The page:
U.S. Sen. Martha McSally with Art Del Cueto, president of the local chapter of the Border Patrol union.

U.S. Sen. Martha McSally met with customs agents working without pay in Nogales on Tuesday, telling the federal workers impacted by the shutdown that she is working hard to reopen the government.

Standing a few feet away from a 14-foot-high border wall after meeting with about 150 customs agents, the Tucson Republican told reporters that she wanted to visit with Customs and Border Protection agents to gauge their morale during the longest federal shutdown in U.S. history.

“I was looking them in the eye and doing a moral check, letting them know that I am standing with them at this time and trying to find a path forward,” McSally said. “I am really grateful that they are coming here to work.”

More than a month into the shutdown, McSally refused to comment on any specific bill that the Senate is expected to vote on later this week. However, she stressed that she supports both reopening the federal government and the $5.7 billion request made by President Trump for border security.

She said she wasn’t familiar with two separate pieces of legislation expected to be introduced this week, one that includes border security funding and one that does not.

“Before I tell you how I am going to vote on anything, I’m going to look over the legislation,” McSally told reporters. “We’ve got to get something that will go through the House as well and something that the president will sign.”

She added that the Senate hasn’t voted on any proposal related to the shutdown.

“I have not been given an opportunity to vote on anything on this,” McSally said.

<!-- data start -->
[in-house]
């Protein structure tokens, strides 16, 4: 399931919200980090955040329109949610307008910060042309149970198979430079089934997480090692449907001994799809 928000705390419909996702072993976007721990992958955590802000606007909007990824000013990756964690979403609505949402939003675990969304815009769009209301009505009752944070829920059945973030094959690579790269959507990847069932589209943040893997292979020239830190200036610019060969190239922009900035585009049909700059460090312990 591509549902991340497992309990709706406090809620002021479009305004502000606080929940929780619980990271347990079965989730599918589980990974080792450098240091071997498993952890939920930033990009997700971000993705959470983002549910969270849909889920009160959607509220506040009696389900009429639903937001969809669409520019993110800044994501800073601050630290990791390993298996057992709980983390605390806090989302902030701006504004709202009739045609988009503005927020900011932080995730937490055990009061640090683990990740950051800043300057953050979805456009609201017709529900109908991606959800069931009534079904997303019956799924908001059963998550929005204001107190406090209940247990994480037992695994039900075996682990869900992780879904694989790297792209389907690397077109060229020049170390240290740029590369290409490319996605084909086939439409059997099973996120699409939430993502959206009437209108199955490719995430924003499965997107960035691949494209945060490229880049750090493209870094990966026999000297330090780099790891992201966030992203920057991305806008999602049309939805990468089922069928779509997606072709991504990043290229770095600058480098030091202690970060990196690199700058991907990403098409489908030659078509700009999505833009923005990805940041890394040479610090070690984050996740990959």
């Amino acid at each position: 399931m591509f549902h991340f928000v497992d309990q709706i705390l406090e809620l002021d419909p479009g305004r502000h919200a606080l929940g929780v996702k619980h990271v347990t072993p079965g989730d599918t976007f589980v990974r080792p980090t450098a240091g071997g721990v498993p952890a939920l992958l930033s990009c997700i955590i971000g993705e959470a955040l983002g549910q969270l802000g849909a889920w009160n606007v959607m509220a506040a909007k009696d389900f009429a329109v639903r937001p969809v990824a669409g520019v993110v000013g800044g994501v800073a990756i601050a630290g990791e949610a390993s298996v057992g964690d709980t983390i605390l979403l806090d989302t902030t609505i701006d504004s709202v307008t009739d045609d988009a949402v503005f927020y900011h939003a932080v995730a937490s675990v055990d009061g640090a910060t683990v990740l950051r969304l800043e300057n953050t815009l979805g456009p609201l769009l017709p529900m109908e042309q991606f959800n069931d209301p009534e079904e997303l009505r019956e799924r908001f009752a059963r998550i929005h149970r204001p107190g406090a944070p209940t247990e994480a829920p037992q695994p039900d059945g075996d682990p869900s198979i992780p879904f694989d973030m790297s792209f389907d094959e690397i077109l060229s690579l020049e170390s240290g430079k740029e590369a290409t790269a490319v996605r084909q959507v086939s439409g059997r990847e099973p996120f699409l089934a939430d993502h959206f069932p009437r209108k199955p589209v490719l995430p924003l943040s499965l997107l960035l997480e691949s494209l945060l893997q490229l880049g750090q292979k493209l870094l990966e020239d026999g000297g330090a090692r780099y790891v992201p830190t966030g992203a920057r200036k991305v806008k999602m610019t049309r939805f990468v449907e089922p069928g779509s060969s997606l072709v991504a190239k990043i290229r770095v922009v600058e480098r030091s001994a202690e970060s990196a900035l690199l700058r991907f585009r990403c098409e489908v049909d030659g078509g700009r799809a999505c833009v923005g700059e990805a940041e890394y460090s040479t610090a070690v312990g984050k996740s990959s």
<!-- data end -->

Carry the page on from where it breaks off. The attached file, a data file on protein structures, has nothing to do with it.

Noting that any legislation to reopen the government will need 60 votes in the Senate, McSally said she is challenging her colleagues to find common ground on the issue.

“This is not a game for me, and I want to fund the government and border security,” McSally said. “I am trying to break through this impasse in any way I can.”

The retired Air Force colonel praised Trump’s offer to end the government shutdown, calling it “a good first step.”

She conceded that the 14-foot wall she was standing in front of, ringed with concertina wire a few weeks ago, would not be replaced under the $5.7 billion request.

The press conference was held just east of the main Nogales port of entry.

Local leaders, including Nogales Mayor Arturo Garino, asked McSally to remove the wire because it is hurting tourism. It was put up late last year ahead of a caravan of Central Americans headed to the U.S.

McSally said she brought it up with federal officials on Tuesday, saying she didn’t have the authority to take it down.

Concerning the shutdown, McSally repeatedly stressed that border security wasn’t always a political hot-button issue, noting that many Democrats still in Congress supported increased security — including new border walls.

In visiting with customs agents, McSally praised the men and women working at the border — noting they remain focused despite the shutdown.

She said Customs and Border Protection supervisors told her they are concerned about younger, newer agents on the lower end of the pay scale and how they are going to pay their bills.

Contact reporter Joe Ferguson at jferguson@tucson.com or 573-4197. On Twitter: @JoeFerguson


Reporter with the Arizona Daily Star. I cover politics as well as the city of Tucson and other municipalities in Southern Arizona.